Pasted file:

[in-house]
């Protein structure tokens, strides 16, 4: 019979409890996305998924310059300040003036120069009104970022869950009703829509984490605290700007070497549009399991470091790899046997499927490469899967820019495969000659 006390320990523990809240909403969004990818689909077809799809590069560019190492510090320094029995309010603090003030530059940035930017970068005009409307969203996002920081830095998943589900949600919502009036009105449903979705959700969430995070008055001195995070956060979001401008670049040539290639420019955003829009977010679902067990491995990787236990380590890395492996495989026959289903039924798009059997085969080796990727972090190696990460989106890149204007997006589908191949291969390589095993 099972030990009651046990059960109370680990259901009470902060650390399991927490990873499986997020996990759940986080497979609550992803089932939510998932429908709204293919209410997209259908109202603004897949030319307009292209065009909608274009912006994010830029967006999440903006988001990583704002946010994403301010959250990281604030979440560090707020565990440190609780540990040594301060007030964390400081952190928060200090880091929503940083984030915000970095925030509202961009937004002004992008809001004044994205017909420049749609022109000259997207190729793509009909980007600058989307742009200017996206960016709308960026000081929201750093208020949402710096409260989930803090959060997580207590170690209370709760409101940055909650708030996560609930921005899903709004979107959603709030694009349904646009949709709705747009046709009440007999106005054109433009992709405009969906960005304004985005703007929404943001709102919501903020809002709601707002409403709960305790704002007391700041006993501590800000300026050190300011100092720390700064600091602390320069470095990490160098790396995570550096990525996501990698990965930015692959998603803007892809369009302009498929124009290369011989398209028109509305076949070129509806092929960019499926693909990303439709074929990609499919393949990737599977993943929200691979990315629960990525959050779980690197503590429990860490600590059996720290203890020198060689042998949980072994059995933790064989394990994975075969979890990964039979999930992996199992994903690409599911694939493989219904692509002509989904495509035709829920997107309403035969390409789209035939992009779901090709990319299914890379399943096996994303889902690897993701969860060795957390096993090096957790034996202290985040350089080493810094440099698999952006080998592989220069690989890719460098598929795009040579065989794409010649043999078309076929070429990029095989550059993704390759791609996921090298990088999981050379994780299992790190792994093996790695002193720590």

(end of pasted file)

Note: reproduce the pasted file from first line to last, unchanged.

[in-house]
């Protein structure tokens, strides 16, 4: 019979409890996305998924310059300040003036120069009104970022869950009703829509984490605290700007070497549009399991470091790899046997499927490469899967820019495969000659 006390320990523990809240909403969004990818689909077809799809590069560019190492510090320094029995309010603090003030530059940035930017970068005009409307969203996002920081830095998943589900949600919502009036009105449903979705959700969430995070008055001195995070956060979001401008670049040539290639420019955003829009977010679902067990491995990787236990380590890395492996495989026959289903039924798009059997085969080796990727972090190696990460989106890149204007997006589908191949291969390589095993 099972030990009651046990059960109370680990259901009470902060650390399991927490990873499986997020996990759940986080497979609550992803089932939510998932429908709204293919209410997209259908109202603004897949030319307009292209065009909608274009912006994010830029967006999440903006988001990583704002946010994403301010959250990281604030979440560090707020565990440190609780540990040594301060007030964390400081952190928060200090880091929503940083984030915000970095925030509202961009937004002004992008809001004044994205017909420049749609022109000259997207190729793509009909980007600058989307742009200017996206960016709308960026000081929201750093208020949402710096409260989930803090959060997580207590170690209370709760409101940055909650708030996560609930921005899903709004979107959603709030694009349904646009949709709705747009046709009440007999106005054109433009992709405009969906960005304004985005703007929404943001709102919501903020809002709601707002409403709960305790704002007391700041006993501590800000300026050190300011100092720390700064600091602390320069470095990490160098790396995570550096990525996501990698990965930015692959998603803007892809369009302009498929124009290369011989398209028109509305076949070129509806092929960019499926693909990303439709074929990609499919393949990737599977993943929200691979990315629960990525959050779980690197503590429990860490600590059996720290203890020198060689042998949980072994059995933790064989394990994975075969979890990964039979999930992996199992994903690409599911694939493989219904692509002509989904495509035709829920997107309403035969390409789209035939992009779901090709990319299914890379399943096996994303889902690897993701969860060795957390096993090096957790034996202290985040350089080493810094440099698999952006080998592989220069690989890719460098598929795009040579065989794409010649043999078309076929070429990029095989550059993704390759791609996921090298990088999981050379994780299992790190792994093996790695002193720590």